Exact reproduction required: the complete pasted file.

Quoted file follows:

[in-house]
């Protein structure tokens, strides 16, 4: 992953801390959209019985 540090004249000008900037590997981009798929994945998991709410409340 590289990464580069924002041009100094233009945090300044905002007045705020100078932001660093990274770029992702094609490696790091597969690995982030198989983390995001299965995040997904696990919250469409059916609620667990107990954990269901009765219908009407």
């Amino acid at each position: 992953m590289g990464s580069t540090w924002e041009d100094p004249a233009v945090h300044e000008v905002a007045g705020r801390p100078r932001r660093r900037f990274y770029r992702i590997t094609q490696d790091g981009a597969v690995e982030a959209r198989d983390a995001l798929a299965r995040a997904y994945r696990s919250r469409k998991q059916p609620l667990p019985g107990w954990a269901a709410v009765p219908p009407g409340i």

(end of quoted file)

[in-house]
């Protein structure tokens, strides 16, 4: 992953801390959209019985 540090004249000008900037590997981009798929994945998991709410409340 590289990464580069924002041009100094233009945090300044905002007045705020100078932001660093990274770029992702094609490696790091597969690995982030198989983390995001299965995040997904696990919250469409059916609620667990107990954990269901009765219908009407």
């Amino acid at each position: 992953m590289g990464s580069t540090w924002e041009d100094p004249a233009v945090h300044e000008v905002a007045g705020r801390p100078r932001r660093r900037f990274y770029r992702i590997t094609q490696d790091g981009a597969v690995e982030a959209r198989d983390a995001l798929a299965r995040a997904y994945r696990s919250r469409k998991q059916p609620l667990p019985g107990w954990a269901a709410v009765p219908p009407g409340i």